Should a Lawyer's Mistake Kill the Client?

There’s been some poorly reasoned counter-arguments bandied about the blogosphere regarding the push to have Sharon ‘Killer’ Keller sanctioned, impeached and/or disbarred for her refusal to keep the Texas Court of Criminal Appeals open an extra 20 minutes so that a request to stay an execution could be filed.

The argument boils down to this: the lawyers shouldn’t have waited until 5 o’clock to file their appeal – period, end of story. I responded before, in part, to this by writing:

What does Judge Killer have to say about it?

“You’re asking me whether something different would have happened if we had stayed open,” Keller said, “and I think the question ought to be why didn’t they file something on time? They had all day.”

Let me first address the .000001% of what she said that isn’t ridiculous.

Yes, lawyers for defendants on death row routinely try to time their appeals to be last minute… because several last minute stays can add life span for the client (as opposed to filing each petition as early as possible). And while I don’t handle death penalty appeals, I think those who do should learn from this: have everything ready days or weeks in advance, and then park outside the court with all the necessary paperwork to run in at the last minute, so to avoid last minute ‘technical difficulties’.

Oddly though, while being .000001% ‘correct’, Judge Killer manages to also be 100% wrong.

No, they didn’t have “all day” as they should. Last time I checked, 5:20 p.m. today is still… today.

Houston criminal defense lawyer Mark Bennett has written extensively on this subject as well:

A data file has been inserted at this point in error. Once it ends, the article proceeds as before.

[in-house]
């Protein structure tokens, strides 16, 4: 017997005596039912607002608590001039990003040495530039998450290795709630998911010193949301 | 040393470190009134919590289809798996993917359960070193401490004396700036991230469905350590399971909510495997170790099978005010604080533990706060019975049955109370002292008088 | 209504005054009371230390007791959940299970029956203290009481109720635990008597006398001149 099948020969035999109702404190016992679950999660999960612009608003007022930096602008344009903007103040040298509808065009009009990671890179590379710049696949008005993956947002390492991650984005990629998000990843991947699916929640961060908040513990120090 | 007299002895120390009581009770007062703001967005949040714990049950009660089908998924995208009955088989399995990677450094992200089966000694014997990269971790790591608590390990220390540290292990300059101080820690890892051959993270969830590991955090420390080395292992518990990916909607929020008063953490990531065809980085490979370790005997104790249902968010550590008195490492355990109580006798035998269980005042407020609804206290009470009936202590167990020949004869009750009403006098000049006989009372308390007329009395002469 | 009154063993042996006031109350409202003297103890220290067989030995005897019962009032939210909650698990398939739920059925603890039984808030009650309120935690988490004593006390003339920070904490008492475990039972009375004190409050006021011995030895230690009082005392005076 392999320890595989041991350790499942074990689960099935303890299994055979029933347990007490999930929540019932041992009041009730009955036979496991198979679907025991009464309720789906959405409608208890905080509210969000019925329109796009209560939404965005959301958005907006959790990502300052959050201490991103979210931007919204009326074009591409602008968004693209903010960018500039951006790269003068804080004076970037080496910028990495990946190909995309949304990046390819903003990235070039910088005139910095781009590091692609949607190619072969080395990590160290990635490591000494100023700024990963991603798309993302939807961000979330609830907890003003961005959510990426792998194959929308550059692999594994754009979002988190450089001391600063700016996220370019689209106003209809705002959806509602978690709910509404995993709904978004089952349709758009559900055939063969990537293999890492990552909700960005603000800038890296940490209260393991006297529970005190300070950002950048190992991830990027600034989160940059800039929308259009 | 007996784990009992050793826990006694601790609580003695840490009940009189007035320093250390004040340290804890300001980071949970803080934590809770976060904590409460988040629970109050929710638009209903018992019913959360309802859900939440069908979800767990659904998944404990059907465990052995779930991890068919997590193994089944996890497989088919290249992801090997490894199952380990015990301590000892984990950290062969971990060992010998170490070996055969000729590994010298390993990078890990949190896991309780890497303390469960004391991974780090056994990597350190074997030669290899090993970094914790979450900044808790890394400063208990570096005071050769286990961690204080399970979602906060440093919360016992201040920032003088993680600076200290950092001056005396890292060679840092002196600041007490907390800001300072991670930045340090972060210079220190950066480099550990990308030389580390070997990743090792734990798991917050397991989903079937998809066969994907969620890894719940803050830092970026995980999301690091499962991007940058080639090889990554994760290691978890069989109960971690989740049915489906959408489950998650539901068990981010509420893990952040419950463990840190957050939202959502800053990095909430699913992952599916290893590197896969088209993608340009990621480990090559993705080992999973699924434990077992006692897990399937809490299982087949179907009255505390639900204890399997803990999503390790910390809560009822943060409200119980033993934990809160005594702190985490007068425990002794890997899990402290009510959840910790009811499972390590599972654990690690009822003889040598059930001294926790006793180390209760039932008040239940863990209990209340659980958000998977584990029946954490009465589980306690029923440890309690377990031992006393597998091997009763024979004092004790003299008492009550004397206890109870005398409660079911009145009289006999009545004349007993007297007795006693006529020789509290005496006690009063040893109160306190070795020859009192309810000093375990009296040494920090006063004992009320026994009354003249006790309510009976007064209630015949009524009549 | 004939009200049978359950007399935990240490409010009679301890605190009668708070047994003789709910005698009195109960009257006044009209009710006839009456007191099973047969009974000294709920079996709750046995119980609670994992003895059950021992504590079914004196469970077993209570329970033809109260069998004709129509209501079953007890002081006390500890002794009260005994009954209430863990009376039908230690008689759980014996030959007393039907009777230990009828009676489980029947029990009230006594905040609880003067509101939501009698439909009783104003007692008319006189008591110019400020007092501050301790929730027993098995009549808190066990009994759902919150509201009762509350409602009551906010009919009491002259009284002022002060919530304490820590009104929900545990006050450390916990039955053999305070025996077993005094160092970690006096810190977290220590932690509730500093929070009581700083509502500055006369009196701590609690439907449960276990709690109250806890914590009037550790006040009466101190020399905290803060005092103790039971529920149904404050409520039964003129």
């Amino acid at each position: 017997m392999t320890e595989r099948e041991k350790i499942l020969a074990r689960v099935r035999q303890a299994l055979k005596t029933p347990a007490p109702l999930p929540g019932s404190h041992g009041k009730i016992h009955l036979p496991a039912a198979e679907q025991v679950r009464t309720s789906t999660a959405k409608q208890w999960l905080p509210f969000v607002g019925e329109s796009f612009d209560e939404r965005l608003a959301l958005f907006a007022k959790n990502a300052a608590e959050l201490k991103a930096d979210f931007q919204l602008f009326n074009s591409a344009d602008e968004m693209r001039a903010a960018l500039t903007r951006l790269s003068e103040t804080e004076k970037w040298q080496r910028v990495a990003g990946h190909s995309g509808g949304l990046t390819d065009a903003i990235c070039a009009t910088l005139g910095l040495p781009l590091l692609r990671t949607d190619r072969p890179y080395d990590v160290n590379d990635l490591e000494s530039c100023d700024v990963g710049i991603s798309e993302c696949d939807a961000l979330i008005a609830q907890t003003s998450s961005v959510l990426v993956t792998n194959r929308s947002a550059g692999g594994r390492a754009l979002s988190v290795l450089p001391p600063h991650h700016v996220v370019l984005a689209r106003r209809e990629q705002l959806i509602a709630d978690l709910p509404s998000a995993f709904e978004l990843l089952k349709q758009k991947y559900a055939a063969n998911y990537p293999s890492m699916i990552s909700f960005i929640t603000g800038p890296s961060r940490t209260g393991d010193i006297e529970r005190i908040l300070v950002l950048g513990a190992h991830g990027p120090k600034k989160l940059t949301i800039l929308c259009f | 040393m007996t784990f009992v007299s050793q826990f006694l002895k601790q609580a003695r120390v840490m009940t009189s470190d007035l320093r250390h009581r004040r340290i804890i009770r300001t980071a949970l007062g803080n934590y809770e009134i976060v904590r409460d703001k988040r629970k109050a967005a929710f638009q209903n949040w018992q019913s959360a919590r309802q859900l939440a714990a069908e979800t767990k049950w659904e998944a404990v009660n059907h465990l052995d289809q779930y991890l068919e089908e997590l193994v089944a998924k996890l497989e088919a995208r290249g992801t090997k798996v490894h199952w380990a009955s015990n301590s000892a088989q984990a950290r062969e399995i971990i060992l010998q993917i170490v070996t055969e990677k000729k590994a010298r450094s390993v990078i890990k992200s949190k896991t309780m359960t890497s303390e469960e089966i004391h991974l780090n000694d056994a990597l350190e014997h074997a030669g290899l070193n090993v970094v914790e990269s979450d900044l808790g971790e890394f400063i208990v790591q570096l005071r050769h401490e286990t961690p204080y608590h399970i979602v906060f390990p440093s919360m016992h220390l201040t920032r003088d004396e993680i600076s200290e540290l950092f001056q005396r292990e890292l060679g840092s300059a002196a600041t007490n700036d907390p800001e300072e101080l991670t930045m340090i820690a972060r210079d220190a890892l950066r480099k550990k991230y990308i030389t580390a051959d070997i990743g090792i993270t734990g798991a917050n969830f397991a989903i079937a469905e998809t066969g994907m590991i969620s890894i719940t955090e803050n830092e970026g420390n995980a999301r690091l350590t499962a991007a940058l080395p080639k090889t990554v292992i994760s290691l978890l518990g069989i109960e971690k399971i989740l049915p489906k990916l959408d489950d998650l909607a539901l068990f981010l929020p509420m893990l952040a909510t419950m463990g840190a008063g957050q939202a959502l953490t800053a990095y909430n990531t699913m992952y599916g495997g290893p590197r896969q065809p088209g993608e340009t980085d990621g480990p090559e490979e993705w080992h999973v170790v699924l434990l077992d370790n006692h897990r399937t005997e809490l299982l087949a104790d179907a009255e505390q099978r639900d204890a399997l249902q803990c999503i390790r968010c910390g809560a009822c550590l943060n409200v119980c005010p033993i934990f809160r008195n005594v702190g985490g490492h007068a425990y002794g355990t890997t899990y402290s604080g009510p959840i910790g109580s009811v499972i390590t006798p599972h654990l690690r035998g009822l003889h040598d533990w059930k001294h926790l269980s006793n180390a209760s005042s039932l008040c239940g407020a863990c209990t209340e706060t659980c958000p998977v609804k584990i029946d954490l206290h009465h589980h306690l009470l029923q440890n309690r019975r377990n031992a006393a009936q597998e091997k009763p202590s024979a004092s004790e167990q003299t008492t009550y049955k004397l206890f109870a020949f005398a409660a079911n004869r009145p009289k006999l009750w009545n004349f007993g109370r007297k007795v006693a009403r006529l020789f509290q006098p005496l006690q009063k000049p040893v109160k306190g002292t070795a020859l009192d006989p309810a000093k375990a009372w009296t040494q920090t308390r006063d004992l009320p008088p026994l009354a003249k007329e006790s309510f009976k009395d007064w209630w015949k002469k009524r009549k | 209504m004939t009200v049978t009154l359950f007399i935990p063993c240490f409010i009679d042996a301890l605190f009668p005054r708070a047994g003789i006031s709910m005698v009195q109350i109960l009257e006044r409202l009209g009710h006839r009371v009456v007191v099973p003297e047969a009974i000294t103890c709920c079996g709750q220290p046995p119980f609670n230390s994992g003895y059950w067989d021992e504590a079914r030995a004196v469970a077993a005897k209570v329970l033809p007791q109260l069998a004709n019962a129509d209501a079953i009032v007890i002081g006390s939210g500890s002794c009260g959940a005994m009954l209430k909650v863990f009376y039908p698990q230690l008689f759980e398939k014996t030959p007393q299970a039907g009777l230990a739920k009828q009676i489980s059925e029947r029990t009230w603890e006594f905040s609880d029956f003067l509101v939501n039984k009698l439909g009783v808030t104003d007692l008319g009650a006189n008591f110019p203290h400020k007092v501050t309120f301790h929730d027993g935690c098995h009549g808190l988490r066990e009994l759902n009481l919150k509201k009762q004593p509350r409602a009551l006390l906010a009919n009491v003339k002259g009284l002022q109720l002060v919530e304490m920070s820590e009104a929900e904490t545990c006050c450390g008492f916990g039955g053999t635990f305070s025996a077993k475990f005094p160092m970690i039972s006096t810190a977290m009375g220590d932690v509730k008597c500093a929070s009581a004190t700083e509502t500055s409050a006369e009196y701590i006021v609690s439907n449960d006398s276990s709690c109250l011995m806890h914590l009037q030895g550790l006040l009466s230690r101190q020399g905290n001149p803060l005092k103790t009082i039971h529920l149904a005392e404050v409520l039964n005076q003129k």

Death penalty enthusiasts are chortling about Judge Sharon Keller's action in closing the courthouse doors to Mr. Richard. A common theme among their responses is "blame the lawyers." One [anonymous] sample, in comments to my first post on the subject:

Why didn't the lawyers who needed to file do so BEFORE the court closed????? That is the most ridiculous thing I have ever heard. She closed on time, so you're filing a lawsuit against her?

HELLO???? Is anyone out there?????

Apparently not. Get real. You're supposedly fighting for a man's life and are running 20 minutes late? What a JOKE!!!!!!!!

Here's Houston criminal defense lawyer Troy McKinney's (an HCCLA past president and, more importantly, my attorney) reply to the argument that Keller was just following the rules, from comments on today's Houston Chronicle editorial calling for Keller's ouster:

The Supreme Court of the United States did not grant certiorari on the case involving the chemicals used in the death solution until that day. There were not days and weeks to prepare. There was less than one full day. As I understand it, it took until afternoon to get the materials that were used to obtain the review in DC and then the rest of the afternoon to draft the materials for the Court of Criminal Appeals. Although the Texas Supreme Court allows email or fax filing of emergency matters, Judge Keller also refused to allow the petition and motion to be filed by fax or email. The court even refused to allow a single copy to be filed immediately and the remaining 11 required copies (of the several hundred page document) to be filed shortly thereafter. At 5:20 p.m., when it was ready to file, the doors to the clerk’s office were locked so there was no way to get it to the people at the court (including in the clerk's office) who were still at the court.